If you feel like you are drowning in work these days, join the club. A too-large workload is the No. 1 source of stress for most people — and it only gets worse the more responsibilities you have.
Time-strapped business professionals are pulling longer hours — roughly 58 per week — to cover their to-dos. Their small business counterparts aren’t far behind either, with a full 62 percent saying they work a minimum of 50 hours per week to keep the business running. If you’re trying to do more with less and faster, you’re feeling the burn, too.
That said, I’d wager a bet that most of those overworked leaders and business owners — you included — are at least partially to blame for the burgeoning workloads and mounting stress.
How’s that? Because too many leaders refuse to do the one thing that could help: They refuse to delegate, citing a number of reasons why they shouldn’t. Perhaps you’ve used one of these top excuses for not delegating:
1. You Don’t Have Time to Train Other People
The “I can just do it faster” excuse is one of the biggest productivity killers out there. It’s also total nonsense. Of course, it will take a bit of time upfront to train someone to take over a task, but then it’s done, done, done.
Every time that now-capable person completes the task, you gain back minutes or hours to focus on big-picture, important issues like growing your business.
2. You Do It Better Than Anyone Else
That’s definitely an egotistical way of thinking, but we’ll give it to you. It just might be true that no one on your staff can complete the task as well as you can — right now. However, when you train others to do those tasks, you free your own time, and you develop the skills and knowledge of the people on your team.
Besides, according to Mercer just half of leaders and managers feel they have enough time to do a quality job. It’s highly likely some things are slipping through the cracks as you struggle to complete everything.
You need to let go of some tasks to ensure you’re doing your best on your top priorities.
3. You Don’t Trust Anyone to Take Over
This one is worrisome if it’s true. It means you’ve built a team of incompetent, unreliable people who are incapable of supporting you and the business. You’ll need to clean house and start over. That is rarely the case, however, and you need to just change your perception of the people on your team. Most are capable; they’re just waiting on you to put your trust in them.
It’s also possible that your business has grown, and you haven’t been able to staff it to meet that growth. The only way forward is to hire people you can rely on so you can continue to grow and scale your business.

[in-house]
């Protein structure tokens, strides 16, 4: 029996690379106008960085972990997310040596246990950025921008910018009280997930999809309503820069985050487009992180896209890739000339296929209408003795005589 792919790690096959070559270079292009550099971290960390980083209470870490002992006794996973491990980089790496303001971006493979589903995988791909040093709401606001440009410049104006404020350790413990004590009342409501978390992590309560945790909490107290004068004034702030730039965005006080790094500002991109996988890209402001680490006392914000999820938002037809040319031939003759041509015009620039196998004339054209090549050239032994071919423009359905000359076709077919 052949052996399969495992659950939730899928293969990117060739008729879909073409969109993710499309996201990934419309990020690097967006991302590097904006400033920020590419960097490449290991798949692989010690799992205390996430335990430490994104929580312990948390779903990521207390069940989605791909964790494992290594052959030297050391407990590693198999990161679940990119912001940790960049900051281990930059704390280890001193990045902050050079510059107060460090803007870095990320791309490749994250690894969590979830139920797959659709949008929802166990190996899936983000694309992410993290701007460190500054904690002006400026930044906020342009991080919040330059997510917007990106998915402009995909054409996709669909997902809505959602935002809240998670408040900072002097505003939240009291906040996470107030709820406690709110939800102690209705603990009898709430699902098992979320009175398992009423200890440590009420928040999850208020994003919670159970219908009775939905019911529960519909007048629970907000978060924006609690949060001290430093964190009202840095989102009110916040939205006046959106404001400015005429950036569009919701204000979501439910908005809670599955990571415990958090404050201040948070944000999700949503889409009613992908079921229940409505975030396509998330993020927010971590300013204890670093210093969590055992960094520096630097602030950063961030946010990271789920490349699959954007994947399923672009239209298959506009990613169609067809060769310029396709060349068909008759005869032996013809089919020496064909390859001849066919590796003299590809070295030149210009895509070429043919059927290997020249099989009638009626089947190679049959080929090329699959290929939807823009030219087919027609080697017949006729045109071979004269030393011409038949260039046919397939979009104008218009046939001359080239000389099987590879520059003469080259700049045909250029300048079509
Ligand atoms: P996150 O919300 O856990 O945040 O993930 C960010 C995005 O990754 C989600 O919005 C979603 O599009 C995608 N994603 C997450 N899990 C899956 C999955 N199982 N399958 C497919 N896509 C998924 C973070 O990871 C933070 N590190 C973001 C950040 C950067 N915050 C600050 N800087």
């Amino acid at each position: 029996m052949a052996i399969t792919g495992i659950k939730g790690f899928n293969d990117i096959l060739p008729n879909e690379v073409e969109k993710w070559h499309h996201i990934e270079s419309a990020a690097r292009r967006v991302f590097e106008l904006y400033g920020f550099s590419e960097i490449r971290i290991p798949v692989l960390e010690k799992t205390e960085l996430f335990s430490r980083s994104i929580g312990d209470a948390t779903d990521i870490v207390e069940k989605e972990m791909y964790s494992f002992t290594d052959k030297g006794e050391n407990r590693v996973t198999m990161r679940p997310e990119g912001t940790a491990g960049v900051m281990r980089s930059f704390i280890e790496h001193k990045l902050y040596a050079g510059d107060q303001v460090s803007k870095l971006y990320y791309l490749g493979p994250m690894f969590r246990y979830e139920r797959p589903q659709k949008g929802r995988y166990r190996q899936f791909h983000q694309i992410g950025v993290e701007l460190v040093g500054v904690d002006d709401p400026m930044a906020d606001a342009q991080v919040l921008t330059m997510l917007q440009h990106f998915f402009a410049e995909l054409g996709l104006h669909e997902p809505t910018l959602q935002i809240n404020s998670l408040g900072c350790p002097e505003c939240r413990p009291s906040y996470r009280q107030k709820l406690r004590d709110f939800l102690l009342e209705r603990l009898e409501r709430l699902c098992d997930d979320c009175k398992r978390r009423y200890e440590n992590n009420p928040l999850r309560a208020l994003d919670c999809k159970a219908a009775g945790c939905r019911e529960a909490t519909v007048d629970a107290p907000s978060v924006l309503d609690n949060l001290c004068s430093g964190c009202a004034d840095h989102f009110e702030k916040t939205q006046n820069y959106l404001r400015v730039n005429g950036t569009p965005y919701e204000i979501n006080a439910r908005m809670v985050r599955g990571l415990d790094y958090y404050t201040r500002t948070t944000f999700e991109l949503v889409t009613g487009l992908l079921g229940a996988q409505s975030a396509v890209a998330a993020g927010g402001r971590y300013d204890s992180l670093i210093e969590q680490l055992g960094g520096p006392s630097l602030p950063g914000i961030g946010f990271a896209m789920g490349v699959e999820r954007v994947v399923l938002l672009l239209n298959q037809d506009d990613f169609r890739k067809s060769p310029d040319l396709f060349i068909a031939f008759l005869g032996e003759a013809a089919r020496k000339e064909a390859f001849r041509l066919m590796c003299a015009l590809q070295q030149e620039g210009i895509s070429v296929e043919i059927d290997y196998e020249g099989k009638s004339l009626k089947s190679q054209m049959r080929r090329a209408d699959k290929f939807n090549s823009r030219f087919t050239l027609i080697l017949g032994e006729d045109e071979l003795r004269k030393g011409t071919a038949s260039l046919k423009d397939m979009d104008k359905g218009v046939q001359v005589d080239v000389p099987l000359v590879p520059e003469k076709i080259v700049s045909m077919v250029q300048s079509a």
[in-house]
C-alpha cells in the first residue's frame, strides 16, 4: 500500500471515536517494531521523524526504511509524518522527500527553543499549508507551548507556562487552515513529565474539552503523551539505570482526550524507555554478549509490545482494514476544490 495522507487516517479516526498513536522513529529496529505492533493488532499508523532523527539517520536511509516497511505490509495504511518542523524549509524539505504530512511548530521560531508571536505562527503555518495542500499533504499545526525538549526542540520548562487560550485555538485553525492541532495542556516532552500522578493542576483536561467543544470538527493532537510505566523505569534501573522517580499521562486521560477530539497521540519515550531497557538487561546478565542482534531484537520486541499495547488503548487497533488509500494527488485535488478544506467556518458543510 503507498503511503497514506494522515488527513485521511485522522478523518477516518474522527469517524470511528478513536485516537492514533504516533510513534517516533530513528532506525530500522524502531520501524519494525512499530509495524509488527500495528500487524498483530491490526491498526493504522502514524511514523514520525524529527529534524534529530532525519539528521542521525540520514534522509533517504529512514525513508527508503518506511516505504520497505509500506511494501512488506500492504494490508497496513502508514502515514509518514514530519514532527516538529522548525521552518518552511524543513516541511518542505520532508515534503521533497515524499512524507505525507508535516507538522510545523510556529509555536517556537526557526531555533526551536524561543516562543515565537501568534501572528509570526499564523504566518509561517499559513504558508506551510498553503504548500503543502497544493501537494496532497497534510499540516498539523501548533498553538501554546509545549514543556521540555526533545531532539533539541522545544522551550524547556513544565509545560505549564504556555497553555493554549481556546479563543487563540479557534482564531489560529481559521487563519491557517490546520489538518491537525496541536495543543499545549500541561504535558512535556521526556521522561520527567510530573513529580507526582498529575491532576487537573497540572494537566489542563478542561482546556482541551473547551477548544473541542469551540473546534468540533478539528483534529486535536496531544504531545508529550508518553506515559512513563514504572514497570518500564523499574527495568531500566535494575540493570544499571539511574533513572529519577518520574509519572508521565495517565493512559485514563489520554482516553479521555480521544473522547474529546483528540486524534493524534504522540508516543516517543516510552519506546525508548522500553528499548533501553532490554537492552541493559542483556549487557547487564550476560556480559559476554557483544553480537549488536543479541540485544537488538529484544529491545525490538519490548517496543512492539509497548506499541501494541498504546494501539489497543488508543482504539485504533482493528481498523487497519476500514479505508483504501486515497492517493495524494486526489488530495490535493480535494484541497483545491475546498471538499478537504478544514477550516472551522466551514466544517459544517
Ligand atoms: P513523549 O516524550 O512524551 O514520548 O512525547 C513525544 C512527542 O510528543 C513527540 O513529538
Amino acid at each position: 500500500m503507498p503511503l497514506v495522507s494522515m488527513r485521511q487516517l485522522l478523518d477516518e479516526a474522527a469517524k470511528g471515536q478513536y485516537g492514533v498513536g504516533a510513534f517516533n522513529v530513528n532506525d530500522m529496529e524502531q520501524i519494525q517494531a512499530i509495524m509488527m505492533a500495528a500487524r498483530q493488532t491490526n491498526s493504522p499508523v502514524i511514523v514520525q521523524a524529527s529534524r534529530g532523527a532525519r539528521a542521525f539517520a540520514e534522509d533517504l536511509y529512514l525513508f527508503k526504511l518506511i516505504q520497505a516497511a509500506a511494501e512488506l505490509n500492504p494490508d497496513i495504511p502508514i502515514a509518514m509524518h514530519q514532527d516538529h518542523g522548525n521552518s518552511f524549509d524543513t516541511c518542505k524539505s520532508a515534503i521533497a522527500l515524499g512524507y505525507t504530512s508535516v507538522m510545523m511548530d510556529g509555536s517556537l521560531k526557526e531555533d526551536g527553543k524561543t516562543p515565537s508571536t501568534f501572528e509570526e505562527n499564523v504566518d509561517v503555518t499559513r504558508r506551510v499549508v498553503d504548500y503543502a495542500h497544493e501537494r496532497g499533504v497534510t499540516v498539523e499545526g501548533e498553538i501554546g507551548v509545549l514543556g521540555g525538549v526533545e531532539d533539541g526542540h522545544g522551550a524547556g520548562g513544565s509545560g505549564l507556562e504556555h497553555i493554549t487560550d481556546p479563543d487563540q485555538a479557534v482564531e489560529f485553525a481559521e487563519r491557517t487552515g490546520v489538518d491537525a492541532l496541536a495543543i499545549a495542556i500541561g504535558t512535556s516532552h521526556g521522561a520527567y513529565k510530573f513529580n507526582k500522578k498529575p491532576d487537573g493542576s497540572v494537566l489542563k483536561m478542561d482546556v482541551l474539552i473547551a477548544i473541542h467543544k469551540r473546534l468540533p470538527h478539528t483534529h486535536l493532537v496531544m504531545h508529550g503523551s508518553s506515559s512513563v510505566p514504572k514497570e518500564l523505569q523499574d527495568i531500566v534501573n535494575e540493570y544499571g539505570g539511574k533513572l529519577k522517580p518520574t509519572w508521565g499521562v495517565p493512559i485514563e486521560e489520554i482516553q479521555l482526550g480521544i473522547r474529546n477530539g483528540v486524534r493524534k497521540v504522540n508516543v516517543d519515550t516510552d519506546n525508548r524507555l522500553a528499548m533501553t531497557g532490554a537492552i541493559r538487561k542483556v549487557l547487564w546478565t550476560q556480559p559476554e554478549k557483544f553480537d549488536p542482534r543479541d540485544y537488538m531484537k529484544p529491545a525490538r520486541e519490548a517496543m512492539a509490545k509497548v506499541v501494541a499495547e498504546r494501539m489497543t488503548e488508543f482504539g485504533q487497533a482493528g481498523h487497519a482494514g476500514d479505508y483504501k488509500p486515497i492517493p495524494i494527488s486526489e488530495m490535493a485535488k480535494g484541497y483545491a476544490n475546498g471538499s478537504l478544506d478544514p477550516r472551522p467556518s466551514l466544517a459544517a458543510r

While those excuses are most often used by leaders who won’t delegate, we’re going to get super real with you. It’s our belief that your fears are holding you back more than anything. In fact, if you were honest with yourself, you’d probably admit that:
4. You Don’t Want to Lose Control
When you delegate tasks, you basically are letting go of the wheel, and that can feel scary. After all, you’ve devoted time and energy to the business, and you don’t want to see anything go wrong.
However, you’re kidding yourself if you think you can do it all and do it well. The key is finding someone you can trust, and training the person well so that you can take a hands-off approach.
5. You Want to Ensure You are Indispensable
It’s only natural to worry about employees stealing a little bit of your thunder, especially if they do the work better than you do. You may fear losing credit or even delegating yourself right out of a job.
It’s quite the contrary, though. When you lighten your workload, you make room to focus on the tasks that only you can do and the business initiatives that can have a real impact on growth.
6. You Won’t Admit You Don’t Know How to Delegate
It’s tough to admit you are lacking a “basic” managerial skill, especially if you’re an experienced leader, but cut yourself a break. To effectively delegate, you must be a strong, clear, concise communicator.
You must be able to fully articulate your goals and establish expectations, and you must be able to offer feedback to correct unacceptable work. It takes time and practice, but it does get easier.
So take the first step, and start delegating work today.
A Final Note: Give Credit to Others
Lastly, when someone to whom you delegated does the job well, make sure you give them credit, both directly to them and in front of others. See “The Importance of Giving Credit” from the Harvard Business Review for tips.
What You Should Do Now
If you need help delegating, here are a few options to help you:
- Download our ebook "How to Use Delegation to be a More Impactful Leader" and get a better understanding of what tasks to delegate, how to delegate effectively, and how to create processes that save you time in your delegation.
- Book a free consultation call with Prialto. We can help you regain more of your time by offloading repeatable tasks to a fully managed virtual assistant. One of our experts will help you create a plan to delegate your tasks and we will even train your VA for you.
- If you know someone else who’d benefit from being a better delegator, share this post with them via email, Linkedin, Twitter, or Facebook.
This is a guest post from Jaimy Ford